If you’re a rabbit owner, you know how skittish and fearful they can be. Rabbits often run and hide whenever they feel the presence of predators or hear unusual sounds. While we cannot know what goes on in a rabbit’s mind, they seem to play dead when startled or afraid occasionally. So, do rabbits play dead?
Rabbits do play dead when they feel threatened or frightened but almost always as a defensive tactic of last resort. As prey animals, rabbits tend to run when threatened but may play dead in an attempt to become less visible or appealing to predators.
Over time, rabbits have evolved to be very aware of their surroundings and stay alert for potential danger. While playing dead is a natural behavior in rabbits, there are a few instances where this habit can signify a more serious issue.
Read on to explore what playing dead means in rabbits, when you should be concerned, and how to safely revive your rabbit if they appear to be playing dead.
How Can You Tell That Your Rabbit is Playing Dead?
It can be terrifying to find your pet rabbit motionless. Nonetheless, there can be many reasons why your rabbit could be playing dead. It’s essential to understand the signs of this behavior to know what to look for. If you’re unsure whether your rabbit is playing dead or is deceased, check for physical signs of life, such as breathing, heartbeat, and movement.
Signs your rabbit may be playing dead may include:
- Lying motionless on the ground: Yes, this can sometimes be confused with rabbits being dead, but that’s the point. Pay attention because your rabbit will track your movement with its eyes. Typically means your rabbit is just playing dead.
- Refusing to respond to stimuli: When a rabbit feels threatened, the last line of defense is to play dead. Lying on the back or side with legs pulled into the chest can make them seem like they’re not moving!
- Slow, shallow breathing: Rabbits often enter into a trance-like state when they play dead. The metabolism slows, resulting in a slower breathing rate.
You should always check for movement if your bunny appears to be playing dead. It’s best to touch your pet away from the mouth to avoid a potential nip or bite. Typically, rabbits will begin to move again soon after being touched if all is well.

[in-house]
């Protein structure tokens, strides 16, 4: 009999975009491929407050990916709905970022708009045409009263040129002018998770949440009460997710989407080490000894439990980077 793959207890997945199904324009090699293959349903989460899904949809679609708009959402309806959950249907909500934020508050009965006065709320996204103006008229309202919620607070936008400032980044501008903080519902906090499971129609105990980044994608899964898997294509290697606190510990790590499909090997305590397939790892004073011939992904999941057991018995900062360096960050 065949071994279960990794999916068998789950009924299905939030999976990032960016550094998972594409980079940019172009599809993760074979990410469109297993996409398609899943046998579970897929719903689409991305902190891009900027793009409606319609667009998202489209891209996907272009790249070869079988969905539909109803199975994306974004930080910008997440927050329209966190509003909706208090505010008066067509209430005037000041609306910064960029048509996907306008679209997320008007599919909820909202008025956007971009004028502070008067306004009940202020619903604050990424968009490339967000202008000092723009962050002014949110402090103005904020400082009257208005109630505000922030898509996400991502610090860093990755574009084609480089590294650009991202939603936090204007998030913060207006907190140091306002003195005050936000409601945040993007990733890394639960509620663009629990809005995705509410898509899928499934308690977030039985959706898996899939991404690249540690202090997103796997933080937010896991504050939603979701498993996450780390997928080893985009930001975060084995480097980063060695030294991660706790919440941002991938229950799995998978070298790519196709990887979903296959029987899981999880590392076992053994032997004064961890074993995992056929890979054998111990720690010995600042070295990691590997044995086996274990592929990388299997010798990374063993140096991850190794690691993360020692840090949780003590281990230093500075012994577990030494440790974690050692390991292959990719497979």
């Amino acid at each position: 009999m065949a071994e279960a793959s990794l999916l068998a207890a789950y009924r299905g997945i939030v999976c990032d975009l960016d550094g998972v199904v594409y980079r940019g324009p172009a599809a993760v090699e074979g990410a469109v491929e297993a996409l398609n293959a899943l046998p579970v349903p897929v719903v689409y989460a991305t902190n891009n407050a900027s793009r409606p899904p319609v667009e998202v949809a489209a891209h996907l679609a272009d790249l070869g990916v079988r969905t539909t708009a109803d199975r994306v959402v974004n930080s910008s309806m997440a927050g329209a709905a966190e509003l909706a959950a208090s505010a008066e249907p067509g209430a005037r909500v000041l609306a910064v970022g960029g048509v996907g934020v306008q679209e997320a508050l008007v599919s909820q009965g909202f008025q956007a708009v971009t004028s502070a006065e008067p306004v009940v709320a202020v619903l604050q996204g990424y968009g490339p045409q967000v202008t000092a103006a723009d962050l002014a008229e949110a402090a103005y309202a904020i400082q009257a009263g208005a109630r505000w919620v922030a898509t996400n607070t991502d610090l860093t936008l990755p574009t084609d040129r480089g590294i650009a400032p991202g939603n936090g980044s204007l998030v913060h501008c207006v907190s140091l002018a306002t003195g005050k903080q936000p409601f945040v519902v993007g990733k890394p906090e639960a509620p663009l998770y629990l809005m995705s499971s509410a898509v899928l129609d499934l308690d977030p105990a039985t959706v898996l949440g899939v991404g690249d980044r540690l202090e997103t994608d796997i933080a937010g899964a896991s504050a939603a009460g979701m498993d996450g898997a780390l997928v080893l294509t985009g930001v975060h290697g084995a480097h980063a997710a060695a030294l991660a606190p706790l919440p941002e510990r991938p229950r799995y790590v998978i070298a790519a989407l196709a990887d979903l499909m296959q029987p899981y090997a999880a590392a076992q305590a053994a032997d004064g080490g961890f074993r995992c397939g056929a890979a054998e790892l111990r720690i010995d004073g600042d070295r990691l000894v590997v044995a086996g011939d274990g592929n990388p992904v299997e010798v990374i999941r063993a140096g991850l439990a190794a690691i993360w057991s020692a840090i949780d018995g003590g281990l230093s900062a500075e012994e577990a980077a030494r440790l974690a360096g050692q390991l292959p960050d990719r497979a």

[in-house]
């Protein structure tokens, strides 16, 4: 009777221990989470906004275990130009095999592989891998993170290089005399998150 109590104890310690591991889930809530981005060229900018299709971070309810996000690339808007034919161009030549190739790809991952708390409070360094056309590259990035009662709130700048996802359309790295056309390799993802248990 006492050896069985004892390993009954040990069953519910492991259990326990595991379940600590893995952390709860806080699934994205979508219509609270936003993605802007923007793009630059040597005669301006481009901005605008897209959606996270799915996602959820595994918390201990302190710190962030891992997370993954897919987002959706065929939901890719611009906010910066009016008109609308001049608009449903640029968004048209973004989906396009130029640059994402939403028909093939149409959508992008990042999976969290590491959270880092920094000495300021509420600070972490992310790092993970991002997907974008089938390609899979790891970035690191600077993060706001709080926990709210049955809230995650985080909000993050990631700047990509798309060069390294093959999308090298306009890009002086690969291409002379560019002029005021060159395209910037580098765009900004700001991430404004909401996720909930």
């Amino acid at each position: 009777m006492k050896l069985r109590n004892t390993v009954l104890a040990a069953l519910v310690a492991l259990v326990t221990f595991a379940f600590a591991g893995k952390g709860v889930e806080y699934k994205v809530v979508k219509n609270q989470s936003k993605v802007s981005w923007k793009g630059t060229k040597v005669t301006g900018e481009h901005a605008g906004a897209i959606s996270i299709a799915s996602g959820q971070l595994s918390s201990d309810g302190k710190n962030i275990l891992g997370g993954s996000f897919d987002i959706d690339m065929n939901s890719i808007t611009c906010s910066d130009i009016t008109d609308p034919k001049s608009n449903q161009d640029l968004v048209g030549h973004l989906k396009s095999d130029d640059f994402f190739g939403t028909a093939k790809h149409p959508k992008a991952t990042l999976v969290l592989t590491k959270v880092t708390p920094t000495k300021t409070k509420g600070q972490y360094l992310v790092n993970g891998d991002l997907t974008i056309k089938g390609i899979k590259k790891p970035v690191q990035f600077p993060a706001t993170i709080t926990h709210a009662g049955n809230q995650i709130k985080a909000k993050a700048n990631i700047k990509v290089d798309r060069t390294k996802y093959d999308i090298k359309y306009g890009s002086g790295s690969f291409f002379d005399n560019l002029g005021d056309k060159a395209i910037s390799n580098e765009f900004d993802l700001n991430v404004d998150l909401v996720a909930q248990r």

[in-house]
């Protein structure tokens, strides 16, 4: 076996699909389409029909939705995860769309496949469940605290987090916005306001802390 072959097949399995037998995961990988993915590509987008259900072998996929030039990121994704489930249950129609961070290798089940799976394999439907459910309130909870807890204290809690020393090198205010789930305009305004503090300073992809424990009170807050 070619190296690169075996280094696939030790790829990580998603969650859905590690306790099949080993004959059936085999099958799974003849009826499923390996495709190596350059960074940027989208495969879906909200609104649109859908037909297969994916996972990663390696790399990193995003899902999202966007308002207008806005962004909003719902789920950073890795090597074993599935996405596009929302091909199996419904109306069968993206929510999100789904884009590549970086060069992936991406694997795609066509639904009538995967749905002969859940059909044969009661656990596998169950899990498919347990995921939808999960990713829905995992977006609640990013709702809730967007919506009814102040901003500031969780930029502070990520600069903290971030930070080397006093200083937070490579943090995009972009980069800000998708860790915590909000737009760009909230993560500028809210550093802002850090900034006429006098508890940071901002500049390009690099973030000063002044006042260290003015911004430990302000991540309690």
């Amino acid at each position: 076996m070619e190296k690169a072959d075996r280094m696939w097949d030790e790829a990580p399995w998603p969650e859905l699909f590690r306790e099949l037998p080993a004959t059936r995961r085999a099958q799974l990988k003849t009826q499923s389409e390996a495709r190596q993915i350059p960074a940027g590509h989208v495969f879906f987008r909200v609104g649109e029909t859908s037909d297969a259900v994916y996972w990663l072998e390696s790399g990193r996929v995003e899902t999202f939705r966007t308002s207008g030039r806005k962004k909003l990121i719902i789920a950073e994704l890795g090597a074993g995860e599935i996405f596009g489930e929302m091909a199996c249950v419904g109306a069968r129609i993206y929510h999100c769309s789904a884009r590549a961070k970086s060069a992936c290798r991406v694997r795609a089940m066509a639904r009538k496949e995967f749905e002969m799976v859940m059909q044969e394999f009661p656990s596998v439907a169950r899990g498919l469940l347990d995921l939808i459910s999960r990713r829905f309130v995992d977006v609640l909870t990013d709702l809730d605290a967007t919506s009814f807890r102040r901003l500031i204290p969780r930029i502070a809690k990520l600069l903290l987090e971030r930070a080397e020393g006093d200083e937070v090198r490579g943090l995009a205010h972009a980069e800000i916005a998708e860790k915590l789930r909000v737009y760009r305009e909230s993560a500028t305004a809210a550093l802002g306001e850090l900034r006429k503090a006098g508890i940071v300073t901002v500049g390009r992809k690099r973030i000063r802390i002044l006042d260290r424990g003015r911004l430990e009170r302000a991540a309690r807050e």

Is it Normal for A Rabbit to Play Dead?
Playing dead is a normal rabbit behavior implemented when threatened, frightened, or stressed. By lying still and pretending to be dead, rabbits hope to defuse stressful situations or deter predators. If your rabbit is playing dead constantly, consider removing stressors from its environment.
Occasionally, your rabbit may even play dead in an attempt to receive extra love. Pet rabbits adore attention, and if he feels like he is not getting enough, they may play dead to try and get more cuddles.
Ways to prevent a pet rabbit from playing dead include:
- Speak calmly and soothingly: Rabbits want to feel at ease in their environment, and if they are constantly being left in their cage or not interacted with, they will get upset. Always try to engage with your rabbit. He will quickly learn your voice, and speaking soothingly is an excellent way to communicate with your rabbit.
- Allow him out of the cage: Cages can be cumbersome for rabbits because they are typically small, so allowing your pet to spread its legs and explore is not bad. Be sure there are no hazards around.
- Keep other animals away: It’s not uncommon for rabbits to play dead when other animals are near, and if you have a dog that barks loud, it could even give your rabbit a heart attack.
- Give your rabbit cuddles: Rabbits crave attention, so taking him out of the cage and giving much-needed attention will help build a solid and lasting bond with your rabbit.
Your rabbit will want to feel safe and secure with its owner. You’re the person who feeds, waters, and plays with him. Your bunny will remember and learn to trust you because you are their person.
Do Rabbits Play Dead When Attacked By Predators?
It’s pretty evident that rabbits scare easily, but it’s worth exploring how your rabbit may act if a predator attacks. What defense mechanisms do rabbits employ? Do rabbits play dead when attacked?
Playing dead is an instinctive behavior that rabbits sometimes use to avoid predators. When attacked by a predator, rabbits will usually try to escape first. However, if escape is not possible, rabbits may try to defend themselves or even play dead.
Rabbits are prey animals, and their survival depends on their ability to avoid being detected by predators. When a rabbit plays dead, it lies still on the ground and makes no sound. This behavior sometimes fools predators, who will lose interest in the rabbit and move on.
However, playing dead is not always practical. Predators such as coyotes and foxes are smart enough to realize that the rabbit is not over. These predators wait for the rabbit to move before attacking it.
Rabbits are also endowed with other defense mechanisms such as:
- Speed – Rabbits usually run when attacked by predators. Rabbits can run up to 30 miles per hour and quickly outdistance most attackers.